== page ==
Some of the parameters that I include in these assignments to deal with group challenges and difficulties include the following:
- In class time to work on projects since so many students are managing difficult schedules outside of college, including jobs and child-rearing.
- Lack of participation and getting off target: I include 4 levels of assessment of the project including i) student assessment of their portion of the project and their level of contribution; ii) student assessment of members of their team and others contributions that are submitted for my eyes only; iii) class assessment of the project presentation and iv) instructor’s rubric guided and written feedback assessment at 3 stages of the project including conception, development in groups, and finished project. Students all receive an individual and a group grade on this project. Frequent assessment and meeting with groups is critical!
- Lack of interest: Assignment to groups based on shared interests or majors
- Social Loafing: The ability for groups to “fire” a group member who is not participating or carrying their load, and that member’s right to try to get other groups to “hire them”. If they can’t, they are required to complete a project on their own. This really cuts down on social loafing!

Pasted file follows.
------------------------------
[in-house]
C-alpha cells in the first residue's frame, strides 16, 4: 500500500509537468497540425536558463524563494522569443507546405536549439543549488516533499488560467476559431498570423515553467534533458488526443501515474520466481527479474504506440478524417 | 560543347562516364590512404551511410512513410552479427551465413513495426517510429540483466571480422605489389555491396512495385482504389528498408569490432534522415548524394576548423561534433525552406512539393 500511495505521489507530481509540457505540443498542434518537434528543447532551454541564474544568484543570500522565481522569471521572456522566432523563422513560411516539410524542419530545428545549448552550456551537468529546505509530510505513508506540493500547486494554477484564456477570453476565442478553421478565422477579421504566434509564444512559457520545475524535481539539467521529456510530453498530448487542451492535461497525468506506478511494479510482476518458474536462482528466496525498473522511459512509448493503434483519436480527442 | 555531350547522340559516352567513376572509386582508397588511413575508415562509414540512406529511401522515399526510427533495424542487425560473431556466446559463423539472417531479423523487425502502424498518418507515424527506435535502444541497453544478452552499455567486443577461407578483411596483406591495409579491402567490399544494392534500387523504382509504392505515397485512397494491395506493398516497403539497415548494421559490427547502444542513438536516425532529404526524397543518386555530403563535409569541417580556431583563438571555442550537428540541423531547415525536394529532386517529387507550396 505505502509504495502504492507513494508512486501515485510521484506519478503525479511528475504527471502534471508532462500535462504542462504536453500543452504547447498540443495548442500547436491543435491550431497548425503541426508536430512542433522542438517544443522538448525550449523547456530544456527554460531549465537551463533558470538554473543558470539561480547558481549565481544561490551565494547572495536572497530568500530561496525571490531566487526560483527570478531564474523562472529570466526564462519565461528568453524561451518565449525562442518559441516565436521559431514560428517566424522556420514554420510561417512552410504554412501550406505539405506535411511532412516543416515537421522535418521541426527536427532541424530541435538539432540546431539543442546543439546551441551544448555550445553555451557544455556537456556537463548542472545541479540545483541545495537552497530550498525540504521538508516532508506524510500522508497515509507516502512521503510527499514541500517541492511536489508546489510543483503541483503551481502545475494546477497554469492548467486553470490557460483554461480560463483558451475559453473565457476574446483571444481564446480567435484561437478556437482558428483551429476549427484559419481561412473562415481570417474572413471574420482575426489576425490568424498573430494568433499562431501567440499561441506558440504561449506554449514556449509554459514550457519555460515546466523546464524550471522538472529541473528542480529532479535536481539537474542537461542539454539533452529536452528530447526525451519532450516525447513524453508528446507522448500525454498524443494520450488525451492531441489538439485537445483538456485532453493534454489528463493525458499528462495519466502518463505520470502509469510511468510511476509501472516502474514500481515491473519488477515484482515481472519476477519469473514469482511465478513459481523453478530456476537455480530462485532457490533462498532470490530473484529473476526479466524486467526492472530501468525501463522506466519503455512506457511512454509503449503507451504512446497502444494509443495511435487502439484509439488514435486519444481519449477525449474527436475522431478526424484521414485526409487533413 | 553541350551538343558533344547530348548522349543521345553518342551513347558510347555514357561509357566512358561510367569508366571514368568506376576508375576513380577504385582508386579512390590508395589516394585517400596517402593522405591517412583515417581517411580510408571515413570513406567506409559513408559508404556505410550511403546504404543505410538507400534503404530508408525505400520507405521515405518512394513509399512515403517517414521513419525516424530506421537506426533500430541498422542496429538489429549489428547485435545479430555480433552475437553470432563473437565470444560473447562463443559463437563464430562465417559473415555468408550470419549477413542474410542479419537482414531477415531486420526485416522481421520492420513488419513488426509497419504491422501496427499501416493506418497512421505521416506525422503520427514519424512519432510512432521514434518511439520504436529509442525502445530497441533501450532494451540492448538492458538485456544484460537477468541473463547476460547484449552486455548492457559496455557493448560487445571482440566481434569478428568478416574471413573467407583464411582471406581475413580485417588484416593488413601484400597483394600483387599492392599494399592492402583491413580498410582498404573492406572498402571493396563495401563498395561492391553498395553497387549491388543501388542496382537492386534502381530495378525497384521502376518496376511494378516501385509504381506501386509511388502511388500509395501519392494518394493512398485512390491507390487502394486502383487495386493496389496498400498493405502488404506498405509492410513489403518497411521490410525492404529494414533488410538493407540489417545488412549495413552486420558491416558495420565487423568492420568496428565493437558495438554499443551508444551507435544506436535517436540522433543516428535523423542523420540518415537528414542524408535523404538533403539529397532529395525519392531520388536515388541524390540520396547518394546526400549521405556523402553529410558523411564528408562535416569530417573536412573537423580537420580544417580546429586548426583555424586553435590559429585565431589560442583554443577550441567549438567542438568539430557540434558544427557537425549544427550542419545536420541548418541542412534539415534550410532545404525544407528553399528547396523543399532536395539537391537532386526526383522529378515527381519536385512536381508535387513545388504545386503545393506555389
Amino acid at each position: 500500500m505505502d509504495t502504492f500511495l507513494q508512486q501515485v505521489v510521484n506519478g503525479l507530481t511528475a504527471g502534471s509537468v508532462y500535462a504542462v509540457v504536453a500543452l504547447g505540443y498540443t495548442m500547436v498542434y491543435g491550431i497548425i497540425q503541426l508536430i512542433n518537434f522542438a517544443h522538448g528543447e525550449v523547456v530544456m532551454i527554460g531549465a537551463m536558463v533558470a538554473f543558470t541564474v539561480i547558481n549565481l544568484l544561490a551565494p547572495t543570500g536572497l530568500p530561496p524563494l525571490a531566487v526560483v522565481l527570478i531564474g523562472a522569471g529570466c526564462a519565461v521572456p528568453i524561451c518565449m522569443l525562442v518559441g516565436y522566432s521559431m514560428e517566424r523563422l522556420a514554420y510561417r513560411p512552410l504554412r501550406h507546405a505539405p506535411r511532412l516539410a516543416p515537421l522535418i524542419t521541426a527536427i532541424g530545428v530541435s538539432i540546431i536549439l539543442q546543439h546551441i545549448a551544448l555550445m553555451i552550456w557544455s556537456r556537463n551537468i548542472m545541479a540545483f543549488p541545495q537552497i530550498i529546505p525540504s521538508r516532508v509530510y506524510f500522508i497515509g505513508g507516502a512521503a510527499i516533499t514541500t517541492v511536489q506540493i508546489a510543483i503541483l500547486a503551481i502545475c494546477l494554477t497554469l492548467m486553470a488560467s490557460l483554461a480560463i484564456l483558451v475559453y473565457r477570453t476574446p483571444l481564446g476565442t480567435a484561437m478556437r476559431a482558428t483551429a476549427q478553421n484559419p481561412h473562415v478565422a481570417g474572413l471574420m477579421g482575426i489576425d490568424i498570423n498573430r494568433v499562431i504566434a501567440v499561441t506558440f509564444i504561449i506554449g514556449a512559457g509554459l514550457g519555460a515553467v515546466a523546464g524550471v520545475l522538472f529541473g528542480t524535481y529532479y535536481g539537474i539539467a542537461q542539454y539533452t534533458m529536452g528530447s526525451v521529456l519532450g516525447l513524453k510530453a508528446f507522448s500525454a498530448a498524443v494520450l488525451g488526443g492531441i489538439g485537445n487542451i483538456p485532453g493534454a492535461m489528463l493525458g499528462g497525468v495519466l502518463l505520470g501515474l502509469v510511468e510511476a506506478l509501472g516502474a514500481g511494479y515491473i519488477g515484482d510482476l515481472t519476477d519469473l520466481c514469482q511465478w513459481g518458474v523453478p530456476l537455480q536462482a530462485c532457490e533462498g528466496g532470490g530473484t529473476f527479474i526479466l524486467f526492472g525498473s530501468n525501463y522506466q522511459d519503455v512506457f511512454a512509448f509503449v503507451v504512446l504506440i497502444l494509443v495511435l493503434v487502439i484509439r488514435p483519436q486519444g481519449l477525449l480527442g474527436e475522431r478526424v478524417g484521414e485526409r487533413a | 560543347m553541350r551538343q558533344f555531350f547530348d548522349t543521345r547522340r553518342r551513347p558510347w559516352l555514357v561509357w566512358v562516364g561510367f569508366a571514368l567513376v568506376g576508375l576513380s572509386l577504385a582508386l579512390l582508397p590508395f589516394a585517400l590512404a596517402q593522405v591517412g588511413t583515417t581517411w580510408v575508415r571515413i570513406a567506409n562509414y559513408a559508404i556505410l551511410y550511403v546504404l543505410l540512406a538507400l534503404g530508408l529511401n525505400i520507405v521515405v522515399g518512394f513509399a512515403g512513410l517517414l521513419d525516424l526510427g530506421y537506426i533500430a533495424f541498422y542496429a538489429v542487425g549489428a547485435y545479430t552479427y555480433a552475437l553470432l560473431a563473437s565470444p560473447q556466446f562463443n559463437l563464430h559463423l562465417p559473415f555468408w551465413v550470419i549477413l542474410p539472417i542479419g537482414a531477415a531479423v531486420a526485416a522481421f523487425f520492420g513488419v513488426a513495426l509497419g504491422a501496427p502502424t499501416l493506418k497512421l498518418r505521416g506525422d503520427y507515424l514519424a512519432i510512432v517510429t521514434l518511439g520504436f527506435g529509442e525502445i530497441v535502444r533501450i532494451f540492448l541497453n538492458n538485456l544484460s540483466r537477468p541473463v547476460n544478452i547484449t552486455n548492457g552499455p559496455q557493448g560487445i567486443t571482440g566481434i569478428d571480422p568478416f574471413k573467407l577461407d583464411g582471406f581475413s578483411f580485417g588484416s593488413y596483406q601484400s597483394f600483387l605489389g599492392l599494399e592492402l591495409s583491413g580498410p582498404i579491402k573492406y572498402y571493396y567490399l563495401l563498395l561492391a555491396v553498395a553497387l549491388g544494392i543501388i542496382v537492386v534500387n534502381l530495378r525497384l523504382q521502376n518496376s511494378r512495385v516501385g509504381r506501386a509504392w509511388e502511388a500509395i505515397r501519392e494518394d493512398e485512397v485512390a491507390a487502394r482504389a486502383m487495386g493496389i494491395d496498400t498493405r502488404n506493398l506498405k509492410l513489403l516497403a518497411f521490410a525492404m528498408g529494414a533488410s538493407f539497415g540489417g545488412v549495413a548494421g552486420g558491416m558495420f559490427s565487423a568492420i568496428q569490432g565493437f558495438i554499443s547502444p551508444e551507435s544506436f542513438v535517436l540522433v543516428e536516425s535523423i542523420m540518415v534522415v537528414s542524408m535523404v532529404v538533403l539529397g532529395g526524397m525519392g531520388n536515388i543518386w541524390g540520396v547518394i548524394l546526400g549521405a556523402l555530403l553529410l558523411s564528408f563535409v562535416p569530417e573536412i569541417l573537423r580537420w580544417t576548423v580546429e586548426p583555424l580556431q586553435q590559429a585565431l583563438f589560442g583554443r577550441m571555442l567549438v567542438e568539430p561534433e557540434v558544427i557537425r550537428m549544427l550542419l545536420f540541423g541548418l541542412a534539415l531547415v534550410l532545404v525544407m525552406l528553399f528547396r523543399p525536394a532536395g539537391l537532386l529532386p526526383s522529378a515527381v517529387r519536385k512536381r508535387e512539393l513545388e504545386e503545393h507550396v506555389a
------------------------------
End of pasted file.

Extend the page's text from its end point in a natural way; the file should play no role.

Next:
- Missing targets and procrastination: Clear instructions of each part of the project, guidelines for working in groups, as well as transparent grading criteria that are available from the onset of the project. I include a checklist for students in their packet of instructions. I also have benchmarks along with way that are graded. I
- Assess their progress throughout the project with clear due dates to prevent procrastination. I recommend you meet individually with groups and members to help them develop team strengths.
- Handle personality issues straight up with all group members present!
- As well, make every effort to connect the project to their academic and life interests, so that it is a valuable learning process in something related to their real life!
I’ve provided multiple links below over the use of PROBLEM BASED LEARNING for sites that the students receive and that I recommend on the topic:
- Constructivist Learning Environments: Case Studies in Instructional Design
By Brent Gayle Wilson
As well, here are some excellent sites on TEAMWORK in classroom projects. All three of these are from the ERIC website and are fantastic sources!
- Cooperative Learning for Higher Education Faculty. Series on Higher Education.
Millis, Barbara J.; Cottell, Philip G., Jr.
- Using Student Teams in the Classroom: A Faculty Guide.
Stein, Ruth Federman; Hurd, Sandra
- Cooperative Learning and College Instruction: Effective Use of Student Learning Teams.
Cooper, James; And Others